What could be done with that high profit middle man money that which DOES NOT provide health care?

  1. Home Improvements = jobs

  2. Invest in a green annuity

  3. Create a college investment account for children

  4. Purchase a fuel efficient auto = money saved and secures jobs in the automotive industry

  5. Buy gifts for a lover which improves ones quality of life and boosts a local economy

  6. Buy a second home in the Rocky Mountains = helps reduce number of homes for sale

  7. Keep an existing vehicle in top running condition = dollars saved and clean air

  8. Landscape a yard to reduce mowing substantially and requires far less water = conservation of natural resources and more money in the wallet

10.Donate to a local zoo or library.

*11. PAY OFF CREDIT CARDS AND USE SAVINGS CASH FOR CHRISTMAS SHOPPING.

  1. Improved Medicare Health Insurance for All is far better for America any option on the table.
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toe 4 years, 2 months ago

A better idea is to let doctors, hospitals, and insurance companies go bankrupt. Don't buy insurance, don't pay your bills. The same thing is happening in housing. If costs far exceed the buyers ability to pay, then the costs must come down, or the providers have no customers.

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Richard Heckler 4 years, 2 months ago

Here are 10 great reasons to support the U.S. National Health Insurance Act: http://guaranteedhealthcare4all.org/sites/default/files/10-Reasons.pdf

  1. Everybody In, Nobody Out. Universal means access to health care for everyone, period.

  2. Portability. If you are unemployed, or lose or change jobs, your health coverage stays with you.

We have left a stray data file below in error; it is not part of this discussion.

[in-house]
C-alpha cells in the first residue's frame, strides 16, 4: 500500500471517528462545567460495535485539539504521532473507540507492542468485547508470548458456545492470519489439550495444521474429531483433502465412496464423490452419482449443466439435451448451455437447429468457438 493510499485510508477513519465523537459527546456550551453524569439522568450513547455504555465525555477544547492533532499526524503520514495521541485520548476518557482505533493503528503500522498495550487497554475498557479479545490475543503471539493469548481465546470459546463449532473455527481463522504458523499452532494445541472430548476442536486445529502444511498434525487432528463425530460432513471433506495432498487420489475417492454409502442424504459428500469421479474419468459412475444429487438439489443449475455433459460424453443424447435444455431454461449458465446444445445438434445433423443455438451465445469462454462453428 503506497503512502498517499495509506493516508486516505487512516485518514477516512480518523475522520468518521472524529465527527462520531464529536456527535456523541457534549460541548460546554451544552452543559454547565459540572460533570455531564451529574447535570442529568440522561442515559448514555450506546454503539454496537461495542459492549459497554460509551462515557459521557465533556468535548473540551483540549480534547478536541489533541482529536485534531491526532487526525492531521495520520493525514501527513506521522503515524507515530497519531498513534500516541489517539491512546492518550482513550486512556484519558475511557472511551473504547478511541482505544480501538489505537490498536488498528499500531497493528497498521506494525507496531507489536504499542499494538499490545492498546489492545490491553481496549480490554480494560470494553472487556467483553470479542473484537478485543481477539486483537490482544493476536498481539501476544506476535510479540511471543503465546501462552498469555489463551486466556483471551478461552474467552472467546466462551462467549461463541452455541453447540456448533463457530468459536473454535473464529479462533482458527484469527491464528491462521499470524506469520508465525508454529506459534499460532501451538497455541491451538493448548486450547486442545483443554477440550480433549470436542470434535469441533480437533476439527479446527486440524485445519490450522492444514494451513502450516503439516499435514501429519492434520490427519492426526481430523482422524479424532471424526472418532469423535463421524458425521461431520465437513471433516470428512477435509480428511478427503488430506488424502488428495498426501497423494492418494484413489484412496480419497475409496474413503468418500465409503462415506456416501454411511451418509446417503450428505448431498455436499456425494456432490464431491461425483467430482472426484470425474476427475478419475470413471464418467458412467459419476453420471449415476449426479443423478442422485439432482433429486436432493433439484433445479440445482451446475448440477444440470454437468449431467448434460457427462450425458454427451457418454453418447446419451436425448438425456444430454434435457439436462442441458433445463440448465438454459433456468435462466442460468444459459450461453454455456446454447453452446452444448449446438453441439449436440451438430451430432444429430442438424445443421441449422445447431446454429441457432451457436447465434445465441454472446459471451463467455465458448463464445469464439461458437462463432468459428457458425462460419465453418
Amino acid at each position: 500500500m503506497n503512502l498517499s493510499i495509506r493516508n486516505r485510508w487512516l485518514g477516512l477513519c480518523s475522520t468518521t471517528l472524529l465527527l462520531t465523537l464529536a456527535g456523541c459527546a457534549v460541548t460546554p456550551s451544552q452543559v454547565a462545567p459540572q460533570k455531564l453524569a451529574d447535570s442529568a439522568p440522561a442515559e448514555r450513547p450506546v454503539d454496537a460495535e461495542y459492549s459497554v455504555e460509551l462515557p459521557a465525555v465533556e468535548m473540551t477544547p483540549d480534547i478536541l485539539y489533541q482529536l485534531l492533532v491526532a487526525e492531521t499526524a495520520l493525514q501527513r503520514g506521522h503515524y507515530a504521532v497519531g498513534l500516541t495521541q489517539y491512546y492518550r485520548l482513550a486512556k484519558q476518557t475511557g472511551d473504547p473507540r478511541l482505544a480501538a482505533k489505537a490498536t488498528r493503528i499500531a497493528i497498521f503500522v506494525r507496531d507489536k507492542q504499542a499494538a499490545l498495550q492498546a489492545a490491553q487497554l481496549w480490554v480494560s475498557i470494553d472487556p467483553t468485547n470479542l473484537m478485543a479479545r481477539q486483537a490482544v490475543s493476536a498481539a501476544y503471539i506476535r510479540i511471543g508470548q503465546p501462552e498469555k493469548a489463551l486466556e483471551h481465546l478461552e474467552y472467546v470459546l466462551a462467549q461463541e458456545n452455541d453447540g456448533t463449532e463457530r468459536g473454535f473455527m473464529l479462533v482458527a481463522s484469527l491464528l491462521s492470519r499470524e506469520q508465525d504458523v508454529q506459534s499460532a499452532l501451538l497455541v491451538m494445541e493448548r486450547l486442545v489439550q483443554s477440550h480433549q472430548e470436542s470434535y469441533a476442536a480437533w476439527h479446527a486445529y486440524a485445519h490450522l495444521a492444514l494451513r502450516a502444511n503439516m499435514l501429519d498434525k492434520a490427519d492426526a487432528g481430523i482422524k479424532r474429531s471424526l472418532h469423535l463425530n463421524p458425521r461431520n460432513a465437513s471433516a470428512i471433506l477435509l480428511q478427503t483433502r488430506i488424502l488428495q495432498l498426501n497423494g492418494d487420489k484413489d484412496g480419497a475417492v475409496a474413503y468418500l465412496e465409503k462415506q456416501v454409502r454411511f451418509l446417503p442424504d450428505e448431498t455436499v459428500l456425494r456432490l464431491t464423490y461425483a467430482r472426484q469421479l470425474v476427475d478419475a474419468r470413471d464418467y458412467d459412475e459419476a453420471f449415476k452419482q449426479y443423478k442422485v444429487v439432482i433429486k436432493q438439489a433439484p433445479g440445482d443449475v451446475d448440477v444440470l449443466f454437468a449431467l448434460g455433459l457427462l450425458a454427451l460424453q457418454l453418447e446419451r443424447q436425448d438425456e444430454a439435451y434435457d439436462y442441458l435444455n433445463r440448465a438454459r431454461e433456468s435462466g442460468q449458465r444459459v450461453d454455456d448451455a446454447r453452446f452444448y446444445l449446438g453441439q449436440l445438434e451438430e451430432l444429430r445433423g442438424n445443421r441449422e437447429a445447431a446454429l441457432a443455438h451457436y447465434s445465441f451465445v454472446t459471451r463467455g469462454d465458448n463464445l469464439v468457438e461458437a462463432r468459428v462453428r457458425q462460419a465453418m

3. Uniform Benefits. No Cadillac plans for the wealthy and Pinto plans for everyone else, with high deductibles, limited services, caps on payments for care, and no protection in the event of a catastrophe. One level of comprehensive care for everyone, regardless of the size of your wallet.

  4. Prevention. By removing financial roadblocks, a universal health system encourages preventive care that lowers an individual's ultimate cost and pain and suffering when problems are neglected and societal cost in the over-utilization of emergency rooms or the spread of communicable diseases.

  5. Choice. Most private insurance restricts your choice of providers and hospitals. Under the U.S. National Health Insurance Act, patients have a choice, and the provider is assured a fair payment.

  6. No Interference with Care. Caregivers and patients regain their autonomy to decide what's best for a patient's health, not what's dictated by the billing department. No denial of coverage for pre-existing conditions or cancellation of policies for "unreported" minor health problems.

  7. Reducing Waste. One third of every private health insurance dollar goes for paperwork and profits, compared to about 3% under Medicare, the federal government’s universal system for senior citizen healthcare.

  8. Cost Savings. A guaranteed health care system can produce the cost savings needed to cover everyone, largely by using existing resources without the waste. Taiwan, shifting from a U.S. private health care model, adopted a similar system in 1995, boosting health coverage from 57% to 97% with little increase in overall health care spending.

  9. Common Sense Budgeting. The public system sets fair reimbursements applied equally to all providers, private and public, while assuring that appropriate health care is delivered, and uses its clout to negotiate volume discounts for prescription drugs and medical equipment.

  10. Public Oversight. The public sets the policies and administers the system, not high priced CEOs meeting in private and making decisions based on their company’s stock performance needs.

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redmoonrising 4 years, 2 months ago

The state's high risk insurance pool is itself unaffordable. This year my premiums would have been over $1,100 a month with high deductibles. No wonder people in Kansas can't afford health insurance. I couldn't any longer. And because of pre-existing conditions, no one else will insure me.

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just_another_bozo_on_this_bus 4 years, 2 months ago

Healthcare reform is now dead, so they're just doing a bit of celebratory gouging.